There are times, though, when it’s fun to look forward at the obvious, and this time it’s the future of the Mac. After all, smartphones are what iPhone made them. Flat slabs of glass, big displays, rounded corners, and more apps than you could ever try. What about the Mac?
An Iterative Jump
Apple’s improvements to software now come on a regular, annual schedule; a few events which improve each recent Apple device so it works better than it did the year before. For hardware, updates come every year to two years (sometimes longer) and most of those improvements are iterative innovations in nature, not iterative jumps, and seldom revolutionary jumps.
Apple specializes in all three.
For example, iPhone was a revolutionary jump, Touch ID, Face ID, OLED display were iterative jumps, and battery improvements are new glass are iterative innovations. That process holds true on the Mac.
So, what’s coming?
The obvious. Improvements to the Mac notebook keyboard. The butterfly keyboard design was an iterative jump that landed in a puddle. Apple has improved it with iterative innovations designed to fix Sir Jony’s obvious problem— form over function.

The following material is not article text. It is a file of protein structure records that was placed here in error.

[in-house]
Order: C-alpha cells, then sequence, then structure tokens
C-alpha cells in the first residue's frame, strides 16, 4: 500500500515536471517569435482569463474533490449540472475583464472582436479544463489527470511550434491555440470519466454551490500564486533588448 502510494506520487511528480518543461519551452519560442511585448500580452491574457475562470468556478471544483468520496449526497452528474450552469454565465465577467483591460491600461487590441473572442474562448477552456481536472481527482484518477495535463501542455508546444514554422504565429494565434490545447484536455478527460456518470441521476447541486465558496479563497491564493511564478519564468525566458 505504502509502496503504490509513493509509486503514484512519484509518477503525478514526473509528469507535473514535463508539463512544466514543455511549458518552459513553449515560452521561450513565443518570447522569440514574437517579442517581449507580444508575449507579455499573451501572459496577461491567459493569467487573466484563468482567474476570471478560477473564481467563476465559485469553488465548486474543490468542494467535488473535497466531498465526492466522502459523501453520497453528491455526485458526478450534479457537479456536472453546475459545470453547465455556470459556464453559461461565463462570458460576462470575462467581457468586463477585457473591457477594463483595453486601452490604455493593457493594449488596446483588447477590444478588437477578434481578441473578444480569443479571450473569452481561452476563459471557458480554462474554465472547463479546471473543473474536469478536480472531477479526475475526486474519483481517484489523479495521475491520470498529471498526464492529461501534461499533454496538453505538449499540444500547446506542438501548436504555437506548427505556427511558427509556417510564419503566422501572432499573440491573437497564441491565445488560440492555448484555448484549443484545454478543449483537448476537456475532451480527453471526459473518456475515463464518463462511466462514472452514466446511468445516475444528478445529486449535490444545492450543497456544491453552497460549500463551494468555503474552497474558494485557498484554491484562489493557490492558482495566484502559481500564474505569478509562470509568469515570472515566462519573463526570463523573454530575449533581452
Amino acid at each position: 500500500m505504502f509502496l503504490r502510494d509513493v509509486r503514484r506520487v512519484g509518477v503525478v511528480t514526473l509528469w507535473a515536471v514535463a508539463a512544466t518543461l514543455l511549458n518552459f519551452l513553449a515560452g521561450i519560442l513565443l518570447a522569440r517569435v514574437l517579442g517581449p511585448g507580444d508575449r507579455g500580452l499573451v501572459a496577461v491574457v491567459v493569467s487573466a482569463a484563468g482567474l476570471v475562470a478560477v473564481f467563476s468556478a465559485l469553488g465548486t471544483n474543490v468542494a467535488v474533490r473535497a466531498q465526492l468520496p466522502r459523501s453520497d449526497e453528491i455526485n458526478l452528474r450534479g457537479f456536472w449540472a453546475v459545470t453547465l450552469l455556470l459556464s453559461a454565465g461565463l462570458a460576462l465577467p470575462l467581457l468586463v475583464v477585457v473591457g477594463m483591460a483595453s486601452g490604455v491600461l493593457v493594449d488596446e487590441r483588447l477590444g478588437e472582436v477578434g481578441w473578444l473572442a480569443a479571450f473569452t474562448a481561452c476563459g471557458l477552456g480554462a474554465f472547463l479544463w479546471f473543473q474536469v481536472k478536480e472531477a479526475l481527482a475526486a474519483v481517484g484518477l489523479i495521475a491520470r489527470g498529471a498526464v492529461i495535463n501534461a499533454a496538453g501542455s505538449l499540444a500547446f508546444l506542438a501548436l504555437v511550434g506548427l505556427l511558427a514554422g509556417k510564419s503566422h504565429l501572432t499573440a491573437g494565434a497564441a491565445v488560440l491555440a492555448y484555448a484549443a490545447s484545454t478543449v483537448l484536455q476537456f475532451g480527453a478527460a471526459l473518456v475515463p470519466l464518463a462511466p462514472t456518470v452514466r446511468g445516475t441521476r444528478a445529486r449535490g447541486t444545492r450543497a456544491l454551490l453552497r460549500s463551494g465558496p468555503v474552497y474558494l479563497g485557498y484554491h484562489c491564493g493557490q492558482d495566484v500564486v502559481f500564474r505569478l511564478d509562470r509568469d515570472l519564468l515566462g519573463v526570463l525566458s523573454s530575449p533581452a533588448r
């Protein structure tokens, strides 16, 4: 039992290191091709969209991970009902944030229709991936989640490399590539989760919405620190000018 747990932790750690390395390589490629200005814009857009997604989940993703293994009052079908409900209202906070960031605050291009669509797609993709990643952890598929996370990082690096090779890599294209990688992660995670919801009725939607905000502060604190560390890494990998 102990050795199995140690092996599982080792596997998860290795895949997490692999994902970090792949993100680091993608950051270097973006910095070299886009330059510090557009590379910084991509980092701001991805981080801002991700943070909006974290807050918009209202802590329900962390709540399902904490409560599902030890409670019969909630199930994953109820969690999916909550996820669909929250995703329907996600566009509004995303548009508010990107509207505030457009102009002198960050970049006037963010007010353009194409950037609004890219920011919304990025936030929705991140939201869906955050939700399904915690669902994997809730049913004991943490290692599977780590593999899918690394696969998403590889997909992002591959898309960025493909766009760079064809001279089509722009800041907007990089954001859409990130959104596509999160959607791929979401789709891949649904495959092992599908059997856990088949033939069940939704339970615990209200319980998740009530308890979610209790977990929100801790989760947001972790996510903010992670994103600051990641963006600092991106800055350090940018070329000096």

Again, what’s coming?
My crystal ball has two lights glaring at my face. The first is an OLED display of the Retina 6K variety that will hit a future Mac notebook, then iMac displays. Think true Retina. Think 4K video has a mobile home to thrive on. MacBook Pro customers will weep with joy.
The second light on my crystal ball is an Apple-designed, ARM-based CPU of iPhone X-whatever class that hits an entry-level Mac notebook. Without the OLED displays.
ARM-based CPUs, like those in the iPhone, are relatively inexpensive, especially when compared to Intel Inside, and it is unlikely Apple would ditch Intel on every Mac (Macs run Windows, too), and while we might consider it a revolutionary jump, it’s really iterative. ARM CPUs have been on iPhone and iPad for a decade, and everyone who cares expects them to show up on Macs soon, too.
There you go. The next generation of Mac notebooks will have many iterative innovations (thinner, lighter, faster) a few iterative jumps– OLED display, ARM Inside– and nothing revolutionary.